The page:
While it might not be as sexy as a new faucet, a new water heating system will have a larger impact on your day-to-day life.
When you are considering a home remodeling or home renovation project – whether a kitchen or bathroom remodel or a home addition – a qualified professional remodeler will look beyond aesthetics to ensure that your home’s existing systems can accommodate the changes you are making. A true professional also will look to see whether upgrading those systems makes sense. One of the fixtures they should consider is your water heater.
While it might not be as sexy as a new faucet or have as much stylistic punch as a new sink, a new water heater might actually have a larger impact on your day-to-day life. Why? Because according to the U.S. Department of Energy, water heating is actually the second largest utility expense in your home, accounting for 14% to 18% of the average energy bill or approximately $400 to $600 a year. Selecting the correct type of water heater can dramatically reduce those bills and increase your home’s comfort level.
How can you tell whether it’s time to replace a water heater? The Department of Energy says the average water heater lasts about 10-15 years, so if your existing unit is nearing that age, it’s time to think about a replacement before it fails. If you are adding water capacity to your system it’s also time to look at your current model. That’s why a remodeling or renovation project is such an ideal time to consider an upgrade.
Your contractor can help you determine which size water heater you need, by calculating your household’s peak hot water usage and using that number to determine the appropriate capacity.
While there is a range of water heating options out there – everything from solar to geothermal – most folks in the Charlotte area opt for either a traditional storage water heater or a tankless system. There are pros and cons to each.
The traditional storage water heaters are the kind you probably grew up with – big bulky cylinders that store hot water until it is required when you turn on the faucet. The advantage is that they are inexpensive to buy and easy to install. One con is that they have what is called standby heat loss – energy is wasted keeping the water in the tank hot even when it is not being used. To save energy, upgrade to an insulated tank that will reduce heat loss (and thus operating costs). Other negatives are they take up a lot of floor space and they have the shortest life expectancy of any water heating option at about 10 years.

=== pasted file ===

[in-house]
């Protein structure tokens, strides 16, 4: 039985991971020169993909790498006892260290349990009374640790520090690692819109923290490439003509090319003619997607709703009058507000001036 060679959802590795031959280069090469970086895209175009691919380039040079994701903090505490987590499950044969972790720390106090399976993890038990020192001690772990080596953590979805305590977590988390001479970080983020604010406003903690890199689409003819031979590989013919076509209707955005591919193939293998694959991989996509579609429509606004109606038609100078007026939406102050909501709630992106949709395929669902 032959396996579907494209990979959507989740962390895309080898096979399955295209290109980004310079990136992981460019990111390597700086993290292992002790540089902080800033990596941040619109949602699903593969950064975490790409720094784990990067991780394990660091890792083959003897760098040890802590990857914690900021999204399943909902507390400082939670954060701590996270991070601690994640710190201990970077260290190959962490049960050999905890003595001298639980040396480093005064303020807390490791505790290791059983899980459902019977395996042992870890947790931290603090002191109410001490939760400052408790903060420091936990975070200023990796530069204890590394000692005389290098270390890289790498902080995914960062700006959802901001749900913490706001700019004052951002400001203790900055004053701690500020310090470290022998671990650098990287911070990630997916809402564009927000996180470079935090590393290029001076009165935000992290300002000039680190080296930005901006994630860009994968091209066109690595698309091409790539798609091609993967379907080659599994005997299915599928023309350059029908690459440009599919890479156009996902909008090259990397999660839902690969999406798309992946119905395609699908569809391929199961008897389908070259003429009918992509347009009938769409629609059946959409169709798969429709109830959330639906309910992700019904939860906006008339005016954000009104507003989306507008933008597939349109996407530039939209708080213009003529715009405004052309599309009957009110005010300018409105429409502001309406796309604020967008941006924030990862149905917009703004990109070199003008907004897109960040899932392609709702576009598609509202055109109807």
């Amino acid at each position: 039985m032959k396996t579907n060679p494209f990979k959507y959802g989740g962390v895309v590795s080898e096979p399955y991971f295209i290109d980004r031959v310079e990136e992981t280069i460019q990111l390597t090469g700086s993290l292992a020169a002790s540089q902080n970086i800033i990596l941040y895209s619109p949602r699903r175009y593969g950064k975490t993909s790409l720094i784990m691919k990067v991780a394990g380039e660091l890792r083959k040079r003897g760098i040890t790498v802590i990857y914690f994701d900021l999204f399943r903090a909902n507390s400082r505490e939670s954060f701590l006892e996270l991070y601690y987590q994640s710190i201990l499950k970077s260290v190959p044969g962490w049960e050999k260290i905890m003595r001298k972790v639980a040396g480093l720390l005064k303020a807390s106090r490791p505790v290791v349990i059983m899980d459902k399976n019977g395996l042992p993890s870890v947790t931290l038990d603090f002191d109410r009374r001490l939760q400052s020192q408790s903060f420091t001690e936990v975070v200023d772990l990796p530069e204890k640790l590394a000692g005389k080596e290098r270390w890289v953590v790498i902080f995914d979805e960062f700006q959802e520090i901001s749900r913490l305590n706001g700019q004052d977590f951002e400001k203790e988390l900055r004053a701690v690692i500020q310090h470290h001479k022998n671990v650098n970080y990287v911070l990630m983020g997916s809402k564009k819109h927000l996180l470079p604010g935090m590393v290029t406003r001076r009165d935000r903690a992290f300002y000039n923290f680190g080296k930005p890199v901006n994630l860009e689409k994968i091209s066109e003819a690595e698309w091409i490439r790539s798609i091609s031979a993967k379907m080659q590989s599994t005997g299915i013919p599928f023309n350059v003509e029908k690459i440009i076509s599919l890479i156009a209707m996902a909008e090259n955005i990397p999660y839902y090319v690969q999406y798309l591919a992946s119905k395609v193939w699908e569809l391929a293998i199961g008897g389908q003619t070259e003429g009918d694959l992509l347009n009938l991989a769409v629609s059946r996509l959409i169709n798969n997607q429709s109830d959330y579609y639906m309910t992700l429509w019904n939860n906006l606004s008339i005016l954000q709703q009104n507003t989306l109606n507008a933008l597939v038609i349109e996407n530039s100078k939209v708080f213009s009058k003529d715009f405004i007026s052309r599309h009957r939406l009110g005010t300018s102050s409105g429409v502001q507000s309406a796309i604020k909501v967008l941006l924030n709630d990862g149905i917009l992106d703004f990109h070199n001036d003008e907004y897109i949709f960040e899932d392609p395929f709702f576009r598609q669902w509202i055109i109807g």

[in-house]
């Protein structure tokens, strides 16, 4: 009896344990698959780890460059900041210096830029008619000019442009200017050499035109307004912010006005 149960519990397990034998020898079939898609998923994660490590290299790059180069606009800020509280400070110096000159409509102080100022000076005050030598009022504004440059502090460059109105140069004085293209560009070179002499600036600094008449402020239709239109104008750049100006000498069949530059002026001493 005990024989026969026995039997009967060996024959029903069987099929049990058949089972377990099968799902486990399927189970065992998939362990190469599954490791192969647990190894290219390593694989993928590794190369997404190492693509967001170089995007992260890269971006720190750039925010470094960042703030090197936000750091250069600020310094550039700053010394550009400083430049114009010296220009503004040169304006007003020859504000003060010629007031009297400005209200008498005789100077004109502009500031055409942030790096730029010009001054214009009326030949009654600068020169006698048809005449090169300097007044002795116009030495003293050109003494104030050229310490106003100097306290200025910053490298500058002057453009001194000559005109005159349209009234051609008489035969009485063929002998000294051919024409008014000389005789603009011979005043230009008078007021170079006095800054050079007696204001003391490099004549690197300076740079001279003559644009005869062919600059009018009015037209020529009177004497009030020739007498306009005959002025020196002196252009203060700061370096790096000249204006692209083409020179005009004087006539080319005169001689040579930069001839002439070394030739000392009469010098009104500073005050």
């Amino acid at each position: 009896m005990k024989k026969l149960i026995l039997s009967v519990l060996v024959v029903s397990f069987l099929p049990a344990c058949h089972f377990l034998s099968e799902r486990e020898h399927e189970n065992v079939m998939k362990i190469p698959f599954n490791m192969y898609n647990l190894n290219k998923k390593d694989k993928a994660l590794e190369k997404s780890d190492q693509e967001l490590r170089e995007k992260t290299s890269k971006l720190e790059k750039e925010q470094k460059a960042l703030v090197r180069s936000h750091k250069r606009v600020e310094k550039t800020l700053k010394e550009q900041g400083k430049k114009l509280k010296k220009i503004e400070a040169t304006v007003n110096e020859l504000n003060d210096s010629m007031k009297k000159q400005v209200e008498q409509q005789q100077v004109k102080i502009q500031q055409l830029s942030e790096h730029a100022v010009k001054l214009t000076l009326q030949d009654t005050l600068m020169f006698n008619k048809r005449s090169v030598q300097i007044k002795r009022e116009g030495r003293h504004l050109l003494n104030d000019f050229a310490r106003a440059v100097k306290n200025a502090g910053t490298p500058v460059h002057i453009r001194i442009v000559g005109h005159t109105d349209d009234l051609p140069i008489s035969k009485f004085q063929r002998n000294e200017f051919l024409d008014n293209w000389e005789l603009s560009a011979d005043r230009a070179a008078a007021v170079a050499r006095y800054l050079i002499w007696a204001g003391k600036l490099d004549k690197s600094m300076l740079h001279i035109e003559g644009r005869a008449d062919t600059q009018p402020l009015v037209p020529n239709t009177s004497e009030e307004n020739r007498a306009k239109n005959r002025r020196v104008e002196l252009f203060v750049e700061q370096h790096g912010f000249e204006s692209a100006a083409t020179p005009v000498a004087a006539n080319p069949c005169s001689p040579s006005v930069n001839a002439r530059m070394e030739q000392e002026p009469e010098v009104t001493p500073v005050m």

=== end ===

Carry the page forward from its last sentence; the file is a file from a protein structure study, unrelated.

In contrast, a tankless water heater is just that – a unit without a storage tank that heats water only when the faucet is turned on. Because it heats water only when it is needed, it is anywhere from 8% to 34% more efficient than a standard system. Tankless models also last far longer – generally 20+ years. However, that efficiency does come at a price. Tankless systems are more expensive than traditional models – up to three times as costly. Depending on your overall water usage, it can take quite awhile to recoup the higher up-front costs. Another negative is that unless your system is sized properly, simultaneous usage can severely tax the system. For example, taking a shower while running the dishwasher might reduce your rate of flow and/or your water pressure. You can get around this by installing an upgraded whole house system or even multiple tankless water heaters for appliances – such as one for the dishwasher and another in the laundry room – but obviously, that adds to your up-front costs. Many folks see the energy savings and longevity of these tankless systems as being worth the price, but again it depends on your family’s water usage and current budget.
No matter which version you opt for, make certain that your contractor considers these basic needs when remodeling your home to ensure that your new kitchen or bathroom doesn’t leave you out in the cold.